Sunday, February 28, 2010

Thanks Compassion & Choices for Profiling Me!

I'm flattered and humbled this Sunday morning by receipt of the latest Compassion & Choices newsletter which has, among other fantastic news items, a profile of little old me! You can read the profile here.

And you can find great information about end of life care and C&C at their homepage.

Here's a clip from the article by Blaine Palmer:

Compassion & Choices’ President Barbara Coombs Lee first wrote in November about the directive from United States Conference of Catholic Bishops (USCCB) to Catholic health care facilities regarding feeding tubes. Compassion & Choices is concerned whenever patients’ choices for end-of-life treatment are blocked, whether it is by the government, by providers and certainly by a religious institution with control of nearly a quarter of American health care facilities.

Traditional media showed little initial interest in the change to Ethical and Religious Directive 58, and we feared we would be a voice crying alone in the wilderness. But the alternative journalists on blogs have been much better at reporting the story. One of the first, and most consistent is author and hospice volunteer Ann Neumann who, as she puts it, writes “primarily about the nexus of death and religion.” Her December blog at otherspoon explained the Bishops action:

The new guideline, instituted last month, determines that artificial nutrition and hydration (ANH, delivery of food and water via surgically applied feeding tubes) is "obligatory" care.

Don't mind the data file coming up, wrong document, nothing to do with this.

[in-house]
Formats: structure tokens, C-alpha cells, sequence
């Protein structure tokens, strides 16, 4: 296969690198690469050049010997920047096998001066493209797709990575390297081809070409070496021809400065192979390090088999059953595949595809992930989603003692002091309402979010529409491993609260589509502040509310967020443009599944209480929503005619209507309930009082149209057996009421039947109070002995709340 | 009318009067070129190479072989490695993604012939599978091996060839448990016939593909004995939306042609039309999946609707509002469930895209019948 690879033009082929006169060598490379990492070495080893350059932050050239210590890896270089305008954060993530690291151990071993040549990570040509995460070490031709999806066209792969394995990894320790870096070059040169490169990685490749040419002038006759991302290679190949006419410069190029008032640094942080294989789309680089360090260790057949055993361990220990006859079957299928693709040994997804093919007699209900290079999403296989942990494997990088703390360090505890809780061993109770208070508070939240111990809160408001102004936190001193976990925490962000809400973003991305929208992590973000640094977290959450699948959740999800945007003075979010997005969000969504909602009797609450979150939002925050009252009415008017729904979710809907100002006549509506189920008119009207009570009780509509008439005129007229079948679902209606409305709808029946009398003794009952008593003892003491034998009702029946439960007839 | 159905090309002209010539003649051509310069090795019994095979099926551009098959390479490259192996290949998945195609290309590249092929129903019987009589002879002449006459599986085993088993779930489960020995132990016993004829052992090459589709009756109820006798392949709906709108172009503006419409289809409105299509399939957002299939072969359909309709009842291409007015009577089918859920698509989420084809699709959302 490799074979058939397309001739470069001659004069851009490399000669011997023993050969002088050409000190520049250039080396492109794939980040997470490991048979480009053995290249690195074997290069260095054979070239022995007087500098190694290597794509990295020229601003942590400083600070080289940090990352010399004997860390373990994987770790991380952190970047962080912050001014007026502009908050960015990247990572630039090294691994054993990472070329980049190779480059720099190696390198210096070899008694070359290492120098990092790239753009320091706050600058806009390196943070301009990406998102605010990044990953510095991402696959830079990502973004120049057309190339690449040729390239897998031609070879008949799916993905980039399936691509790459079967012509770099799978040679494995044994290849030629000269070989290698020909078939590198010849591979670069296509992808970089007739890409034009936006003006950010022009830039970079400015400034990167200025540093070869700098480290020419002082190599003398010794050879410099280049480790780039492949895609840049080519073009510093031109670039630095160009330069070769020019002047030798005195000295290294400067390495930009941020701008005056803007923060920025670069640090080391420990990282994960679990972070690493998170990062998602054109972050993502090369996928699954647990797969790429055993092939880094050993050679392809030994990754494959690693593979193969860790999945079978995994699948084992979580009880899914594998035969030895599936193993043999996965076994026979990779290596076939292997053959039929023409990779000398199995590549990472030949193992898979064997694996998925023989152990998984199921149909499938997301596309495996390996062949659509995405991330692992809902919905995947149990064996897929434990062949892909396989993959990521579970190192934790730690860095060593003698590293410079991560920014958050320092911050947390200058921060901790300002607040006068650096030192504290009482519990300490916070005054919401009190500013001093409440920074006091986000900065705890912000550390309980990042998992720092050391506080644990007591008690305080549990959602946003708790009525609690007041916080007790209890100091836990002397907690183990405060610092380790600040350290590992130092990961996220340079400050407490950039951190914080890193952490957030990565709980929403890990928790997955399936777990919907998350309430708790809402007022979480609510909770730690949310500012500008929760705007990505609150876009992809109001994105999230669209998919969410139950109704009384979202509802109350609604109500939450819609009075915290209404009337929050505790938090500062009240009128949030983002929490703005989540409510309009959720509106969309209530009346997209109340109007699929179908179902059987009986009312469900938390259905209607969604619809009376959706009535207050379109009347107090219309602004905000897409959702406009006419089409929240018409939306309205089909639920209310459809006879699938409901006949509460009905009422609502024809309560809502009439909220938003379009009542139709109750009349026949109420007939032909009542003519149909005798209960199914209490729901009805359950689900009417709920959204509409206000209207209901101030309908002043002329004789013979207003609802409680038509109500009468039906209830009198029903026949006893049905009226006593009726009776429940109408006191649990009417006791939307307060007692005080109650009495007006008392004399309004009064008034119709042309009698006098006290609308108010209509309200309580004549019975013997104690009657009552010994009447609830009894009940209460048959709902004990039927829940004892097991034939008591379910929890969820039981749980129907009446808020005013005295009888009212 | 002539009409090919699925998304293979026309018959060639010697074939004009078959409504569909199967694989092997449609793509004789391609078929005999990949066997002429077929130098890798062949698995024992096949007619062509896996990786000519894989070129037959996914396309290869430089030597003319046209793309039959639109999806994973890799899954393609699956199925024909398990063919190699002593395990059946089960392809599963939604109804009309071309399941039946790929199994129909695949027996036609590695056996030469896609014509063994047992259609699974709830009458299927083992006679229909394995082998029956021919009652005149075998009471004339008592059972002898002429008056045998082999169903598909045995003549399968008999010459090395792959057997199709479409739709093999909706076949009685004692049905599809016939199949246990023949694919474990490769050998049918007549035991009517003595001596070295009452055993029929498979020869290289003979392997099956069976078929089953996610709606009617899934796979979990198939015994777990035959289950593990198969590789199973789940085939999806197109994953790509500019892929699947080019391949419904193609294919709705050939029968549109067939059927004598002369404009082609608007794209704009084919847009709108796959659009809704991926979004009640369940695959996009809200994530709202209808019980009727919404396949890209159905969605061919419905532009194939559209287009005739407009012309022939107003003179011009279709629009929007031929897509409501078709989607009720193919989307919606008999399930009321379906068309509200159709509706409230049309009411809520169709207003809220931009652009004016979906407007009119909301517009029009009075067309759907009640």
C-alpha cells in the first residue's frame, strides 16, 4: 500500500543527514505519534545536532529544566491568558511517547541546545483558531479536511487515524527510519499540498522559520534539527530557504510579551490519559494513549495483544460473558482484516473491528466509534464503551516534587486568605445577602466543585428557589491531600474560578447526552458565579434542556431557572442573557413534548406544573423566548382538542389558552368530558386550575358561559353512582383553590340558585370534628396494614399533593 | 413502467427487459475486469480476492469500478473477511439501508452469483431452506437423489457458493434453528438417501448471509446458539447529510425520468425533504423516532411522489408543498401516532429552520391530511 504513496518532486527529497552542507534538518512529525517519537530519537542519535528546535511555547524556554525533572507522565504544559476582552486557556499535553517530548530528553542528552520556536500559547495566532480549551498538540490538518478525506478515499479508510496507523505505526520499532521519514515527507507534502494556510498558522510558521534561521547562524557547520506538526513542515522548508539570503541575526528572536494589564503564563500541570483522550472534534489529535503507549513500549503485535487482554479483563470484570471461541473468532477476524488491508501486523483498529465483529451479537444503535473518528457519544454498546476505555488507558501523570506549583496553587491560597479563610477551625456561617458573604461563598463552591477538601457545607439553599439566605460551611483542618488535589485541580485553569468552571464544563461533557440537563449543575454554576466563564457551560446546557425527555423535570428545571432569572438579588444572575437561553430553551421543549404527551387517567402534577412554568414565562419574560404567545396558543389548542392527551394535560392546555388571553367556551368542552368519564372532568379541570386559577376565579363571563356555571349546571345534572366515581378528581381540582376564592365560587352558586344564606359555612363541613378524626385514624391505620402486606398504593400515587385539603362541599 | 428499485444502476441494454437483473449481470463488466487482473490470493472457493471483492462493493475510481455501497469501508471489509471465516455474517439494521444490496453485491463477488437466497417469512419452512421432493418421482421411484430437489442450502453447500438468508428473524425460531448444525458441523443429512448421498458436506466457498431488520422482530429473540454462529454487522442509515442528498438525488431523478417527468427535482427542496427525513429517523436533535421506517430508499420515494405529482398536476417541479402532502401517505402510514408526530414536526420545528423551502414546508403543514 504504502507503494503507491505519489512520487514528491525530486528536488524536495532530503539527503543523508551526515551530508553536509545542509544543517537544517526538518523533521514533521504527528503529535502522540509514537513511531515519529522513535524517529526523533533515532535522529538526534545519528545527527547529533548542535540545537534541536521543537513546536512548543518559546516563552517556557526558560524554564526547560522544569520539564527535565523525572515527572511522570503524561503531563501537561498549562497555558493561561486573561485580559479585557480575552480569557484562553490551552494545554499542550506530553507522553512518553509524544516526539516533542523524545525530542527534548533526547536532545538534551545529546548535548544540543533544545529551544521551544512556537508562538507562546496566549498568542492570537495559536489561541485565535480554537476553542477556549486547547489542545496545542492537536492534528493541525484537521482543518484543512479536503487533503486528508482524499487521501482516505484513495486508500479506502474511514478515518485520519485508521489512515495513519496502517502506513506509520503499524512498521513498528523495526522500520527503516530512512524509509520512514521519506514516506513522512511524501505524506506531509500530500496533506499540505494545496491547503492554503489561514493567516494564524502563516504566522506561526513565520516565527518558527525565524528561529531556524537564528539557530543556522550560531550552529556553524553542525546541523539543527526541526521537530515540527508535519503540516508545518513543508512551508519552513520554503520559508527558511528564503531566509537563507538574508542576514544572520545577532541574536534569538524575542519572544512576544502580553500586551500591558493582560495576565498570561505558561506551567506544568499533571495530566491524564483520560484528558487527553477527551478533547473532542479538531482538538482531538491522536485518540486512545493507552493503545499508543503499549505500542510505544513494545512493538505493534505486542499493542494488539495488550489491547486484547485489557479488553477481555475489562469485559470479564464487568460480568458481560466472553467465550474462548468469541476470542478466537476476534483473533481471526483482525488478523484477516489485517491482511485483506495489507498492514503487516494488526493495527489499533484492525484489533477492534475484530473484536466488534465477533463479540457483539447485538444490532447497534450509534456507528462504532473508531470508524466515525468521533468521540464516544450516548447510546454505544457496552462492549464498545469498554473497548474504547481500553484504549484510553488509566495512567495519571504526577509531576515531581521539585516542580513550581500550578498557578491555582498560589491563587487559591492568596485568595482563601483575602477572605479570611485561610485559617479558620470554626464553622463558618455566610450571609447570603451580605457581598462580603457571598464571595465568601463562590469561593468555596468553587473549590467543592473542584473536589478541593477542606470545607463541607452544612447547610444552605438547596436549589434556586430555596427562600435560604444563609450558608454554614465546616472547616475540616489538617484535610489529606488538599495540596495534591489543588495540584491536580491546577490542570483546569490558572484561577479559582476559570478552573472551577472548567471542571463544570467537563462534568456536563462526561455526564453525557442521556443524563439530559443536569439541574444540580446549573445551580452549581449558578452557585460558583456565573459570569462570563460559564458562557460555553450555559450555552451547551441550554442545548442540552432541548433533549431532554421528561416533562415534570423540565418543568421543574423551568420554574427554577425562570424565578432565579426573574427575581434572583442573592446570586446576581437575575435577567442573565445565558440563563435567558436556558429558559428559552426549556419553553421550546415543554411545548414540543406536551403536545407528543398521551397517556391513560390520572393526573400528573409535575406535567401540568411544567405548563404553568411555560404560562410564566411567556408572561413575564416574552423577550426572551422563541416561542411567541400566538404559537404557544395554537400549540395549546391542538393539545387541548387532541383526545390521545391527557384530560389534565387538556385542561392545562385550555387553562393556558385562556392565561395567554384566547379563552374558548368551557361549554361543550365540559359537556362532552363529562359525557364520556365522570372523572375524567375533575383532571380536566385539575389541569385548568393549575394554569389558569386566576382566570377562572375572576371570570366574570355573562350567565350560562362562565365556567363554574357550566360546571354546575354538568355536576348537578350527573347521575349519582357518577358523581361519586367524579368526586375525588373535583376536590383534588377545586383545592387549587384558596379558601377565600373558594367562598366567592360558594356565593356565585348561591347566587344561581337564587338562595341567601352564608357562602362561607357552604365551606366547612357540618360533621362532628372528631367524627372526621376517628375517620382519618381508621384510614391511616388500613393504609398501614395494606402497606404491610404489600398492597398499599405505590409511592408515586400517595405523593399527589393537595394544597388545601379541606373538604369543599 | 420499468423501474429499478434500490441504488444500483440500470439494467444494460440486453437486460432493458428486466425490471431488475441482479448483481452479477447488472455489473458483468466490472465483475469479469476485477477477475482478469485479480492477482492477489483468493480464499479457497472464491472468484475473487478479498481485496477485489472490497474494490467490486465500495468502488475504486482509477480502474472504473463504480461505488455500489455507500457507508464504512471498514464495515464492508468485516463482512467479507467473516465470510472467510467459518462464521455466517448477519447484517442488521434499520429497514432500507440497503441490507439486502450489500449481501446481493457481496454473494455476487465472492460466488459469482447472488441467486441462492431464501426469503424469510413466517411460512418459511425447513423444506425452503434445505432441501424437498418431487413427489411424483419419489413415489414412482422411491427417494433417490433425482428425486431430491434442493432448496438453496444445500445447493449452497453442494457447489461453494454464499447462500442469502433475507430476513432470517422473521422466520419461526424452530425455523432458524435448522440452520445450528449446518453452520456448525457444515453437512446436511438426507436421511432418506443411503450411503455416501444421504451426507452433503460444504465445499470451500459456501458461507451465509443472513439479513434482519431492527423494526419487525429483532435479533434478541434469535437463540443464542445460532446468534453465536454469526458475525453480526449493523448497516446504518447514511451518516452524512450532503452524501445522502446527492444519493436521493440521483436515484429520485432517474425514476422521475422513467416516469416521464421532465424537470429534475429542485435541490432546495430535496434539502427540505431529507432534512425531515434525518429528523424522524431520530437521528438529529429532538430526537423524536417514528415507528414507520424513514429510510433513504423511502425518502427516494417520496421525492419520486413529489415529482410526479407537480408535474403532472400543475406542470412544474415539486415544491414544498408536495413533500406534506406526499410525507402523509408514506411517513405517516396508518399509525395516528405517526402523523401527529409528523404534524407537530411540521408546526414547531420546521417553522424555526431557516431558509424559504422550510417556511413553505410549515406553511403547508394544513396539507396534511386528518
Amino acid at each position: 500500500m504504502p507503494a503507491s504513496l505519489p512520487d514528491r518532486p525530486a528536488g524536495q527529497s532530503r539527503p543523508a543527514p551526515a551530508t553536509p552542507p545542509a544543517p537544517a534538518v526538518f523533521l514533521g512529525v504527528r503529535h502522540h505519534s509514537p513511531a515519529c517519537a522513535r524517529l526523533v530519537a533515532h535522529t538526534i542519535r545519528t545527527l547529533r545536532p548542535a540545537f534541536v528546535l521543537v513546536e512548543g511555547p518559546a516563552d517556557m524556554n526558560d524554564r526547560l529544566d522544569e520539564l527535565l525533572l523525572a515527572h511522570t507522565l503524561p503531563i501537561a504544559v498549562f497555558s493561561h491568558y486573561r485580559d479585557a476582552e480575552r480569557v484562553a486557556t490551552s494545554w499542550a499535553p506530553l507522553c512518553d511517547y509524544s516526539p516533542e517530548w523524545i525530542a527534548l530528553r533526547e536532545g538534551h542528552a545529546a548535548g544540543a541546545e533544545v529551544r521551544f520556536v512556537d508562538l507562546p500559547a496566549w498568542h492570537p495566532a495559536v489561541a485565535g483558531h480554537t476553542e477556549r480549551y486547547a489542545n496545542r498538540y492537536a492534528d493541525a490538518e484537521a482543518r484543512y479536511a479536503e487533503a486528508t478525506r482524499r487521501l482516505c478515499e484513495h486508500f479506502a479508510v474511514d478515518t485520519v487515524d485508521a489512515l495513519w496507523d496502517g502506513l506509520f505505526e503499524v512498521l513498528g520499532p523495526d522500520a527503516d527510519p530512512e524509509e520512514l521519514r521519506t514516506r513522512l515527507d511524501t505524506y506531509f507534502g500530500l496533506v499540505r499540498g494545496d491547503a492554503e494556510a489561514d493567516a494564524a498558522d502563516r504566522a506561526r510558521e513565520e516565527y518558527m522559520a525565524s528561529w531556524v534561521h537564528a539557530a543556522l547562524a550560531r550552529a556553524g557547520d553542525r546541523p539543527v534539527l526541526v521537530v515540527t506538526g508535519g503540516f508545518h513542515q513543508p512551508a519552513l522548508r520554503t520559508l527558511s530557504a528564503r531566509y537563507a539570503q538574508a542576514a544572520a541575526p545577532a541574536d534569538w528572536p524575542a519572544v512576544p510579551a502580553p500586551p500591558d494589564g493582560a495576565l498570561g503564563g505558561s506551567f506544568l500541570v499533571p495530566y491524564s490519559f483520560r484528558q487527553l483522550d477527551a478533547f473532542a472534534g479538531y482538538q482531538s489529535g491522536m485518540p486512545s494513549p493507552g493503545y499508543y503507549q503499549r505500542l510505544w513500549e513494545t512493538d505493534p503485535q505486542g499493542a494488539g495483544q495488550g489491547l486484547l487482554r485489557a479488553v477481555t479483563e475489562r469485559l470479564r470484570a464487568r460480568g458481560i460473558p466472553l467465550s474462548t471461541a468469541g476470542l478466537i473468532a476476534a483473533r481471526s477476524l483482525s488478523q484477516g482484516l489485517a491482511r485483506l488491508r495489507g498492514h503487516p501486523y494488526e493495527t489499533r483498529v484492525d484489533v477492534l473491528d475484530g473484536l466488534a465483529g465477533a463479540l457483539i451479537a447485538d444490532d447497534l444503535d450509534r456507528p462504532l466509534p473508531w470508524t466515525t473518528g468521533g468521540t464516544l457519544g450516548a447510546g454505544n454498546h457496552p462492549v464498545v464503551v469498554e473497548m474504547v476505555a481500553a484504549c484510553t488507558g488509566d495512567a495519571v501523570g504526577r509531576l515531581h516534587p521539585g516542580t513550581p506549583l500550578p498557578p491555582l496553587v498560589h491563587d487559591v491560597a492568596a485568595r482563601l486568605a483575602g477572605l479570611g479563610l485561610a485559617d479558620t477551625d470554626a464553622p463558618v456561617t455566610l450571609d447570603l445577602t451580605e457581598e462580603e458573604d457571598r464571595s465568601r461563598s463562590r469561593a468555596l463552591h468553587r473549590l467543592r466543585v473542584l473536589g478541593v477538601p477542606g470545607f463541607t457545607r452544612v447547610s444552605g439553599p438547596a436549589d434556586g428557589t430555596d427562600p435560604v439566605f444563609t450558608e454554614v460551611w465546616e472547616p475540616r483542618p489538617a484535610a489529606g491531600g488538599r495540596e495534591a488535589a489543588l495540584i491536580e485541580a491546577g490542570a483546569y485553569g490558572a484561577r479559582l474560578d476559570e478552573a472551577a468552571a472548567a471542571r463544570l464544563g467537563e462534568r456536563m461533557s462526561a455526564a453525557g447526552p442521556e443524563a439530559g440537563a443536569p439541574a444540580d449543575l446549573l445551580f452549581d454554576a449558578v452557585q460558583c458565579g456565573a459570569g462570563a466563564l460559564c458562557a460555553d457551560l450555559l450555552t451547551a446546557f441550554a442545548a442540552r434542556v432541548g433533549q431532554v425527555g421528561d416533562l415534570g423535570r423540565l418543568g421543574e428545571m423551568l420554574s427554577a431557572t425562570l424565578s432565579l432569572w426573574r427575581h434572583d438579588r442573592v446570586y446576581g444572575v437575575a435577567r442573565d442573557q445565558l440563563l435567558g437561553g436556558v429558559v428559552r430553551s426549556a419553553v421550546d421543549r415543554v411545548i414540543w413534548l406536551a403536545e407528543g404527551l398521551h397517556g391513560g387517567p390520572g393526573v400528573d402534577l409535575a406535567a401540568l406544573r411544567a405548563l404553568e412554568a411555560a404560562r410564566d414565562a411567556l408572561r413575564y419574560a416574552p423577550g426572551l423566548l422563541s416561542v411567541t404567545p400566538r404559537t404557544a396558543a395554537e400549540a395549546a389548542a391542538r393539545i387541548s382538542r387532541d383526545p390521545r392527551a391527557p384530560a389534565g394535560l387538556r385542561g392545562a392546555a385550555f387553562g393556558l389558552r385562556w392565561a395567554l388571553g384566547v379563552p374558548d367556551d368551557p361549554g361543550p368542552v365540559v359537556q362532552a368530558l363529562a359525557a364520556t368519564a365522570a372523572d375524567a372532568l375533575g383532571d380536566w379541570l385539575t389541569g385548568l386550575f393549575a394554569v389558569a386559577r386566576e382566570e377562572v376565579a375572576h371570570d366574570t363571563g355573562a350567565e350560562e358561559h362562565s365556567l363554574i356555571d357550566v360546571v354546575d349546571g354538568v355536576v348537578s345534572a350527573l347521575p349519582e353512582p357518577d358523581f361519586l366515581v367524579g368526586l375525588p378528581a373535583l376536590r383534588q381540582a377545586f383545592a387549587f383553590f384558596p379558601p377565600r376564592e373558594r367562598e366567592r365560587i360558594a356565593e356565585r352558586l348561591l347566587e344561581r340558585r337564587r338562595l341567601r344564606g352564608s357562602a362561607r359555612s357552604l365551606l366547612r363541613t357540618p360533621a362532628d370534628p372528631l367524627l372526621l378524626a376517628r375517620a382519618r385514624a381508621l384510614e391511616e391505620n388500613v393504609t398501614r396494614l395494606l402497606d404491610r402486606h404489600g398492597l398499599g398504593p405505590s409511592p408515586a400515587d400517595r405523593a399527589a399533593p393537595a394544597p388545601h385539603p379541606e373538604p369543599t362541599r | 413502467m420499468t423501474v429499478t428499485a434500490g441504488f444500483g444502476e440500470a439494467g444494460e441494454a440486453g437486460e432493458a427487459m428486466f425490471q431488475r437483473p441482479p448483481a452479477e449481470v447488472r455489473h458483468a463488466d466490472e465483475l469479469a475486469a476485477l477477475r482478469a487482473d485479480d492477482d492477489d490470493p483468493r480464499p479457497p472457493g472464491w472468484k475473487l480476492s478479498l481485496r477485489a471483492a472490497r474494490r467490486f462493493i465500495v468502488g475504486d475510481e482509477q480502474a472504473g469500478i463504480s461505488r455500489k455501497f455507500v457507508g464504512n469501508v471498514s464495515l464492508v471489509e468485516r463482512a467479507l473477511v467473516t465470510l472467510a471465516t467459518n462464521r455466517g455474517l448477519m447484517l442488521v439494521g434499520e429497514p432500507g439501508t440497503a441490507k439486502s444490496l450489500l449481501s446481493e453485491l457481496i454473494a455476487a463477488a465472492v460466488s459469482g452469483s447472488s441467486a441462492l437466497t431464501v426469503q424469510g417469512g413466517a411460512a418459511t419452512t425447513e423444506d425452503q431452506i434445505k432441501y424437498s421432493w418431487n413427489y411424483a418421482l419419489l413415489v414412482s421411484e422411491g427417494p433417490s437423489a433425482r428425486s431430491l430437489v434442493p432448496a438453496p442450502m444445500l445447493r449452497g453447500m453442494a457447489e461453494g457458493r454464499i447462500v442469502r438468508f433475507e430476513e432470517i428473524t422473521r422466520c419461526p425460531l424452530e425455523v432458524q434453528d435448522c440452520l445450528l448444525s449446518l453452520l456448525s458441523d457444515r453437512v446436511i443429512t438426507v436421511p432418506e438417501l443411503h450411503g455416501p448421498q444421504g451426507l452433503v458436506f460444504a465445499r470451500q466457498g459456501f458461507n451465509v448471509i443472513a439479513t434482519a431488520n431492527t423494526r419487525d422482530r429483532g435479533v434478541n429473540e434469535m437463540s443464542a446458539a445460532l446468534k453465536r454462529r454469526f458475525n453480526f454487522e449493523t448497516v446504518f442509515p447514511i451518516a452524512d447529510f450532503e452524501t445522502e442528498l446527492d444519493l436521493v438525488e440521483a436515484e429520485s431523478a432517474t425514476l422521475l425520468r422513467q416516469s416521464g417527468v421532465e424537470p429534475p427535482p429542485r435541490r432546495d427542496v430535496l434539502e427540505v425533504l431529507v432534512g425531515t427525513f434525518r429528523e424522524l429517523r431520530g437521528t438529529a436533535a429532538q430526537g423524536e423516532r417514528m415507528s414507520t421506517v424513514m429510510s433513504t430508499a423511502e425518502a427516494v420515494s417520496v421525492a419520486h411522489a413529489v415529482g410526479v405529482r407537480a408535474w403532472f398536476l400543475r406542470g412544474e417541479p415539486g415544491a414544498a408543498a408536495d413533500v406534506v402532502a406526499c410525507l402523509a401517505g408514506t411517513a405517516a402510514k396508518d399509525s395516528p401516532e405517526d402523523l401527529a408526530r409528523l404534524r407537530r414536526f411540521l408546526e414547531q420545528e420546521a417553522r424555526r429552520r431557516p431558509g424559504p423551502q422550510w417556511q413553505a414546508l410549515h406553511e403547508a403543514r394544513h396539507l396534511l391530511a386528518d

The USCCB has reached into an area of settled law in the US - it is now legal for patients or their proxies to deny ANH in all 50 states) - and created a scenario where patients lose autonomy over their own care.

Governments, churches and the medical profession, Ann says, have all worked to limit choices in end-of-life care because choice is a threat to their power. She cites a 2005 Garret Keizer article in Harpers to explain why these authorities are invested in protecting their control over pain:

. . . the belief that pain is fundamental to justice, which makes perfect sense if justice is conceived as nothing more than a system of punishments and rewards. The essence of punishment is pain. Whoever owns pain owns power.

“I would like to encourage various rights groups to work together to push a patient bill of rights. Many of the opponents pushing against end-of-life care rights are also opposed to women’s reproductive rights as well,” Ann said in a recent interview. “They are powerful and well-organized. The only way to counter that force would be for all groups working for patients’ rights to come together.” Her blog in January,What the Aid in Dying Movement Must Learn from Abortion Advocates, explains why.

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